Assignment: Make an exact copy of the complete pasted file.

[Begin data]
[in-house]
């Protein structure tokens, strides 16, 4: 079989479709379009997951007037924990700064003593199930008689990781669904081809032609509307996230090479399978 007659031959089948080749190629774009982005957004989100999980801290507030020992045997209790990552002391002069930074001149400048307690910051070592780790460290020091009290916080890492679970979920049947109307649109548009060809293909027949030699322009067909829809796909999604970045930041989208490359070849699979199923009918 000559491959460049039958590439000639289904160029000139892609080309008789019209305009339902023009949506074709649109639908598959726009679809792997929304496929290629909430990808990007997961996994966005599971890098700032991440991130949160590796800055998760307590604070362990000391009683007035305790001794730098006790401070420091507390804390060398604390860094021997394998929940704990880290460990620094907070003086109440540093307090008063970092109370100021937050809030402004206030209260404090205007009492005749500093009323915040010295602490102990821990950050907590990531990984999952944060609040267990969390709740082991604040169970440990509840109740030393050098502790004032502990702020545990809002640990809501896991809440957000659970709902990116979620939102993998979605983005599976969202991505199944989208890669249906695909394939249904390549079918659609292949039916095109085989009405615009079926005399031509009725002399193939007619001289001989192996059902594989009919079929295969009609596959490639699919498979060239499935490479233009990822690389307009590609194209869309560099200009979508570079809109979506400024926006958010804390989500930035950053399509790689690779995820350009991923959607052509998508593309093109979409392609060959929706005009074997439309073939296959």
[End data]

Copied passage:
[in-house]
């Protein structure tokens, strides 16, 4: 079989479709379009997951007037924990700064003593199930008689990781669904081809032609509307996230090479399978 007659031959089948080749190629774009982005957004989100999980801290507030020992045997209790990552002391002069930074001149400048307690910051070592780790460290020091009290916080890492679970979920049947109307649109548009060809293909027949030699322009067909829809796909999604970045930041989208490359070849699979199923009918 000559491959460049039958590439000639289904160029000139892609080309008789019209305009339902023009949506074709649109639908598959726009679809792997929304496929290629909430990808990007997961996994966005599971890098700032991440991130949160590796800055998760307590604070362990000391009683007035305790001794730098006790401070420091507390804390060398604390860094021997394998929940704990880290460990620094907070003086109440540093307090008063970092109370100021937050809030402004206030209260404090205007009492005749500093009323915040010295602490102990821990950050907590990531990984999952944060609040267990969390709740082991604040169970440990509840109740030393050098502790004032502990702020545990809002640990809501896991809440957000659970709902990116979620939102993998979605983005599976969202991505199944989208890669249906695909394939249904390549079918659609292949039916095109085989009405615009079926005399031509009725002399193939007619001289001989192996059902594989009919079929295969009609596959490639699919498979060239499935490479233009990822690389307009590609194209869309560099200009979508570079809109979506400024926006958010804390989500930035950053399509790689690779995820350009991923959607052509998508593309093109979409392609060959929706005009074997439309073939296959």